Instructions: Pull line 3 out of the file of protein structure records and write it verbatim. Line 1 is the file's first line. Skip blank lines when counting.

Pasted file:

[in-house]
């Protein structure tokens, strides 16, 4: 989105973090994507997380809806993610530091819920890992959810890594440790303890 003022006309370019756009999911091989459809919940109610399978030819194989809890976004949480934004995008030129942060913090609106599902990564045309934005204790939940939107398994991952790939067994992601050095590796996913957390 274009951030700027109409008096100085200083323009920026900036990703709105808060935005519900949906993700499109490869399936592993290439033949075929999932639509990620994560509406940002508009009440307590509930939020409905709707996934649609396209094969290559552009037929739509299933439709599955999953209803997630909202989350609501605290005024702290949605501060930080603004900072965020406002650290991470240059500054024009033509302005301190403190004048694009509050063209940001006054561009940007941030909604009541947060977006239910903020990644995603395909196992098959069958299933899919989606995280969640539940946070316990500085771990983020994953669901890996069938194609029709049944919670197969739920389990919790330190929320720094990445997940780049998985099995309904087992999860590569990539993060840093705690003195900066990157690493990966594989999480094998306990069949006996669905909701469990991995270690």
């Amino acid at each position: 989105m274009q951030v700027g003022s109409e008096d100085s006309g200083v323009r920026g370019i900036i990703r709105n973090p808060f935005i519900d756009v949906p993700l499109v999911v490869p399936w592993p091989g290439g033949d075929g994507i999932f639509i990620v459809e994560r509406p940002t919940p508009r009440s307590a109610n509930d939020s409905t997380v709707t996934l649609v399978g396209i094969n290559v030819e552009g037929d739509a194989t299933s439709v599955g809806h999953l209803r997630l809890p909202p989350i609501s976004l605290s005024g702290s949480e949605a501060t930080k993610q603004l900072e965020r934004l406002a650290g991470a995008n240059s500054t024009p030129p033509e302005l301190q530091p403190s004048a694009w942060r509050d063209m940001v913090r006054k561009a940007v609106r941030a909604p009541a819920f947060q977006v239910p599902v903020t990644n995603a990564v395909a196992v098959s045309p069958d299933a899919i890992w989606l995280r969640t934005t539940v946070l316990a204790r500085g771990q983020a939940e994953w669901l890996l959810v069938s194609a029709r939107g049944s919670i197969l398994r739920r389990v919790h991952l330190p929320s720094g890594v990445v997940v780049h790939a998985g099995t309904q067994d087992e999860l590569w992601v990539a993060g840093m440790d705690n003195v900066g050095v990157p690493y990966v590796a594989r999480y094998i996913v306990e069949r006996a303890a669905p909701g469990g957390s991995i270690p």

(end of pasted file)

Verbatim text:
């Amino acid at each position: 989105m274009q951030v700027g003022s109409e008096d100085s006309g200083v323009r920026g370019i900036i990703r709105n973090p808060f935005i519900d756009v949906p993700l499109v999911v490869p399936w592993p091989g290439g033949d075929g994507i999932f639509i990620v459809e994560r509406p940002t919940p508009r009440s307590a109610n509930d939020s409905t997380v709707t996934l649609v399978g396209i094969n290559v030819e552009g037929d739509a194989t299933s439709v599955g809806h999953l209803r997630l809890p909202p989350i609501s976004l605290s005024g702290s949480e949605a501060t930080k993610q603004l900072e965020r934004l406002a650290g991470a995008n240059s500054t024009p030129p033509e302005l301190q530091p403190s004048a694009w942060r509050d063209m940001v913090r006054k561009a940007v609106r941030a909604p009541a819920f947060q977006v239910p599902v903020t990644n995603a990564v395909a196992v098959s045309p069958d299933a899919i890992w989606l995280r969640t934005t539940v946070l316990a204790r500085g771990q983020a939940e994953w669901l890996l959810v069938s194609a029709r939107g049944s919670i197969l398994r739920r389990v919790h991952l330190p929320s720094g890594v990445v997940v780049h790939a998985g099995t309904q067994d087992e999860l590569w992601v990539a993060g840093m440790d705690n003195v900066g050095v990157p690493y990966v590796a594989r999480y094998i996913v306990e069949r006996a303890a669905p909701g469990g957390s991995i270690p």